Imagine how cool it would be if we had this for the iPhone? Says Github:
For all you Android developers out there, we now will automatically detect when you upload an Android package (.apk) file and will give you a QR code page link on your download page list…. Now you can scan that with your Android phone to automatically download and install that package.
As a hacker, that makes me straight-up jealous. I ordered my iPhone 4, but I’m not going to lie, I sweat this stuff.
Alexis Rondeau tells me that you need to configure the Market app to allow this behavior explicitly. I’ll take it.
Last night we delivered an update to Tempo, our time-tracking service, called Macross. The previous release version had been named Voltron internally. The reason for naming them, beyond internal version control and tracking, is that we want to start providing some more communication going forward about what’s on the road map for Tempo, and having names for the releases makes it a bit easier.
In any event, Tempo release Macross went into production last night. It brings a number of badly needed performance improvements and runs off the latest and greatest stable version of Rails (2.3.8) AND gets us off Ruby 1.8.6 (now we’re on 1.8.7). In particular, users with very high numbers of projects and users will be happy to know that the management screens are way faster thanks to implementing some over-due pagination. There’s still a lot more optimization we’re planning to do, and we’re starting to consider changes we might make to the UI on the Projects and Team screens to make them more useful, in particular for our larger account holders. If you’ve got your own ideas, please get in touch and tell us what you’d like to see.
Another important update in last night’s release was switching our Twitter API interaction over to OAuth from HTTP Basic Authentication, due to their
upcoming switch-over on June 23rd now-postponed conversion to OAuth. Whenever they do make the switch, Tempo will continue to scoop up your time entries via direct messages to @keeptempo.
Macross, named after the TV show Macross and the SDF-1, is mainly a stepping stone, to move us off some really old tech and to better position us for further infrastructure upgrades and service and UI improvements. This is now the current version of Tempo.
The next release, Macross Plus, is currently shaping up. The biggest thing I want to tackle there is moving Tempo to Rails 3; we anticipate that this will deliver some really great performance gains, as well as make on-going development far easier. We still need to firm up the list of other improvements and features that will be in Macross Plus – it will likely remain in flux, so it’s not a contract, but I will post it soon.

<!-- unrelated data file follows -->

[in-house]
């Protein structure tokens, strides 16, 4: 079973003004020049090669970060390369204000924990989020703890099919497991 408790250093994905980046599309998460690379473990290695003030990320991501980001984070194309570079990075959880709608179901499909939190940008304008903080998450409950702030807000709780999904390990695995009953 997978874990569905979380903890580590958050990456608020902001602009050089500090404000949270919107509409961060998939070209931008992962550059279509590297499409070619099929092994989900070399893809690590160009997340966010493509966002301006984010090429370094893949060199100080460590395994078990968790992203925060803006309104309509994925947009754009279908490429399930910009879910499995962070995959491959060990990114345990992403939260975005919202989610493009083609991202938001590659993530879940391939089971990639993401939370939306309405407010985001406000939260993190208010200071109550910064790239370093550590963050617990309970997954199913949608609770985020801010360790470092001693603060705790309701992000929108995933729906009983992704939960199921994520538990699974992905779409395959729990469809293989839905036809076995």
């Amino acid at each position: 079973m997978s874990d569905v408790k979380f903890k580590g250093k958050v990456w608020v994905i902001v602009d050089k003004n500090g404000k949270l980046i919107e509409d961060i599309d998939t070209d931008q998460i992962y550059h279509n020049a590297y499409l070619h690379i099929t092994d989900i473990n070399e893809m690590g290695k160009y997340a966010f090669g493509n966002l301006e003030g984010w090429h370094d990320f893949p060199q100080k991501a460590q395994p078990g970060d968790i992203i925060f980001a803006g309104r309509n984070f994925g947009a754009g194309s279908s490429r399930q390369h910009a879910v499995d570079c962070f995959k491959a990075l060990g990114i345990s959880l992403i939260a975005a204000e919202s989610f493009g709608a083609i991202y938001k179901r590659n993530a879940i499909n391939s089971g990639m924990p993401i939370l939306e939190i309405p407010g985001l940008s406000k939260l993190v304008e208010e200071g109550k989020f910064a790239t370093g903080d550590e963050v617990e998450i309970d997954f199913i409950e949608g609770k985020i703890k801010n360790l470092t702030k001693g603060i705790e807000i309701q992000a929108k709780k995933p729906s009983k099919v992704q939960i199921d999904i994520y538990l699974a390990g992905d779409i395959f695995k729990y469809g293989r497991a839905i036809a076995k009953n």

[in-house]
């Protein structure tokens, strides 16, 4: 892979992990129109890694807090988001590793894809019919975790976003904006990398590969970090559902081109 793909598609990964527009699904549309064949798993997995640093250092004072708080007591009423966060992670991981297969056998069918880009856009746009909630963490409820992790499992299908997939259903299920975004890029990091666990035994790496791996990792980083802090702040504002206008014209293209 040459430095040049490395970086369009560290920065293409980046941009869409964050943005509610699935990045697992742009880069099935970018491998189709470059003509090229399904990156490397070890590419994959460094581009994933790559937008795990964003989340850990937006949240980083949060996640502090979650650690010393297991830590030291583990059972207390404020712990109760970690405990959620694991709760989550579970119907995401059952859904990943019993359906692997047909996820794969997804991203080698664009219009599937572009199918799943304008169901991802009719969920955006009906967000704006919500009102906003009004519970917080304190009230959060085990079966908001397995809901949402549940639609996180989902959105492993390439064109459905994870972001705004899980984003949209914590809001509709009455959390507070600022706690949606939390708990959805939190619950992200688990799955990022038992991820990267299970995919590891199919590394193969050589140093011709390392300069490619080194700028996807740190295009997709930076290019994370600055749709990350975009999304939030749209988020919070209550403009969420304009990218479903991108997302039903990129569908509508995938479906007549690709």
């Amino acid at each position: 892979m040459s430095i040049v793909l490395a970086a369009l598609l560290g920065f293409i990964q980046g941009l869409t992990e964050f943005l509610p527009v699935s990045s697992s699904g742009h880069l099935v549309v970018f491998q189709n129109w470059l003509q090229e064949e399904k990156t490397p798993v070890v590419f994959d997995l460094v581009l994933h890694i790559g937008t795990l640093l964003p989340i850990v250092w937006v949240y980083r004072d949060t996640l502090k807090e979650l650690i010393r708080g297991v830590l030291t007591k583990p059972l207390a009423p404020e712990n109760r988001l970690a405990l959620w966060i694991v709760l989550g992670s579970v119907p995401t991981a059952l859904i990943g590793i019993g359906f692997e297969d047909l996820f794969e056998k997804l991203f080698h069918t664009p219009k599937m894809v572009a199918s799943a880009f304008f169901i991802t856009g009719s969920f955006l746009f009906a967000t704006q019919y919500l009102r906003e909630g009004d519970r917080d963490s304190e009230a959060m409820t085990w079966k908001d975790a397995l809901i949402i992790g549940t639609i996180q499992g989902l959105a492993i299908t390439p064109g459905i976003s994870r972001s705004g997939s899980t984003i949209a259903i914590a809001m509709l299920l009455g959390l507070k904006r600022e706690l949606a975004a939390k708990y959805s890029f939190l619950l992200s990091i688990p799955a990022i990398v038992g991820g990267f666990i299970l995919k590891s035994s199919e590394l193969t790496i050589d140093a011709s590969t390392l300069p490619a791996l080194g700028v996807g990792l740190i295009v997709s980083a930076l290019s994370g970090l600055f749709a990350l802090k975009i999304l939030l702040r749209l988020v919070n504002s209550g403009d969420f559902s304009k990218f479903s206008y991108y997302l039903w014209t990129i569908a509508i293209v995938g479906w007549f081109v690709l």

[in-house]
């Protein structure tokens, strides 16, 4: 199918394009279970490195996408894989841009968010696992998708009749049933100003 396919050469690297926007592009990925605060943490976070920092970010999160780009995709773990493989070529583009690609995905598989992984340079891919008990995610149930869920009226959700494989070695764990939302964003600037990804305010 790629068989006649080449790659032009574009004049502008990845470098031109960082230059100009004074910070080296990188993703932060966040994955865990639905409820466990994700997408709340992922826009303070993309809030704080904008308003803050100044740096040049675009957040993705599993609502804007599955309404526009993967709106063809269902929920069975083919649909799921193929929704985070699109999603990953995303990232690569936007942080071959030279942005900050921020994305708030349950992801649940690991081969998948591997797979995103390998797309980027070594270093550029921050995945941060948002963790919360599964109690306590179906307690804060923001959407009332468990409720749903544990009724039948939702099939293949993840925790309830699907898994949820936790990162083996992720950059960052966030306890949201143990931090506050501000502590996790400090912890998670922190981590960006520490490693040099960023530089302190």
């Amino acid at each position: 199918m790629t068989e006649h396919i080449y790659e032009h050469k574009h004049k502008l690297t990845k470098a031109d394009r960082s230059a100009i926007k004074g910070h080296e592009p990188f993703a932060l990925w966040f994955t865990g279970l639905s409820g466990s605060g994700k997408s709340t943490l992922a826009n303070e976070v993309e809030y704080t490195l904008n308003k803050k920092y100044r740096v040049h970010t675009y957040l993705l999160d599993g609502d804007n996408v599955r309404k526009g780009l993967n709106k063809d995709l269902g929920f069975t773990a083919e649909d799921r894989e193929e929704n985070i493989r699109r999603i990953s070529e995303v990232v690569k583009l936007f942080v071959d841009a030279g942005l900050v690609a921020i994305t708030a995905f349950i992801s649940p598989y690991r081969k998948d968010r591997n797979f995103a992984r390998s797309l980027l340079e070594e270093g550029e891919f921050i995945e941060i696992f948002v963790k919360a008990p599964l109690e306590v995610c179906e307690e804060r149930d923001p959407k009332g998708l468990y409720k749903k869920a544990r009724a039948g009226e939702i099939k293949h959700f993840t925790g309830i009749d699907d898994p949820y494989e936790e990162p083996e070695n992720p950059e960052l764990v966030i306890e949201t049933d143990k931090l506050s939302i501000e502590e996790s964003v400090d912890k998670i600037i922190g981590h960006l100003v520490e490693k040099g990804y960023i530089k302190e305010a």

Updated: 6/6/2012 This blog post is out of date, and the software referenced in it, Strip Sync, has been discontinued in favor of Strip for Windows and Strip for OS X.
Update: Fixed bad link to the beta sign up.
As many of our customers have noticed, Strip Sync is still in beta (you can sign up here). We have a few finishing touches to work out and a final set of builds to run through the beta before we declare it official. Y.T. has to update the documentation, as well. We are planning to do a public release early next week.
I’ve just pushed an update to Strip Sync for Mac OS X (0.2.2), that we hope is a good if not final release candidate for that version. An update to Strip Sync for Windows is on the way to resolve many of the data import issues that were discovered in the last build (turns out that an MSFT data adapter was behaving somewhat badly, and we’ve got a fix on the way). This next update of the applications also provides a minor bug fix for multi-device replication.
Both the Mac OS X and Windows versions of Strip Sync automatically check for signed updates, so you should only need to run the software and you’ll be asked if you’d like to download the latest and greatest.
Recently I visited Mohit Muthanna’s blog 0xFE for the first time (a great nerd tech read, subscribed!) and came across this post about his new favorite font for programming, Raph Levien’s Inconsolata:
It’s super, super snazzy. Switched both TextMate and XCode over to it as my default, it’s quite pleasant. I’m not exactly a typography connoisseur, and while I’ve looked at other mono-space fonts before as an alternative to my usual default of Monaco, this is the first I was ever tempted to really switch.
Also, it’s free. Apparently, variants of the font are breeding rapidly, although I’m not feeling any of them in particular. Also, I don’t need straight-quotes, I think the quotes look just fantastic:
Many thanks to Raph for making this available! Check out the aforementioned home page, this Google engineer is quite an interesting character!
The 2008 and 2009 results are listed, too. If you code in Ruby, you should fill it out and have a look at the previous stats!
Among the expected results are that Rails appears to be pulling more users away from Merb, due probably to Rails 3 being the merger of the two frameworks. Also, readership of the pickaxe is down, but only a little.
Meanwhile, I continue to be surprised by how few people use Haml! I just assumed that because it was so easy and that I personally found it such an important tool, that everyone else would, too. Well, shows me!
Perhaps the auto-completing short-cuts that many folks use for HTML and ERB make this a non-issue. But I can’t stand to write ERB anymore. Grumble, grumble.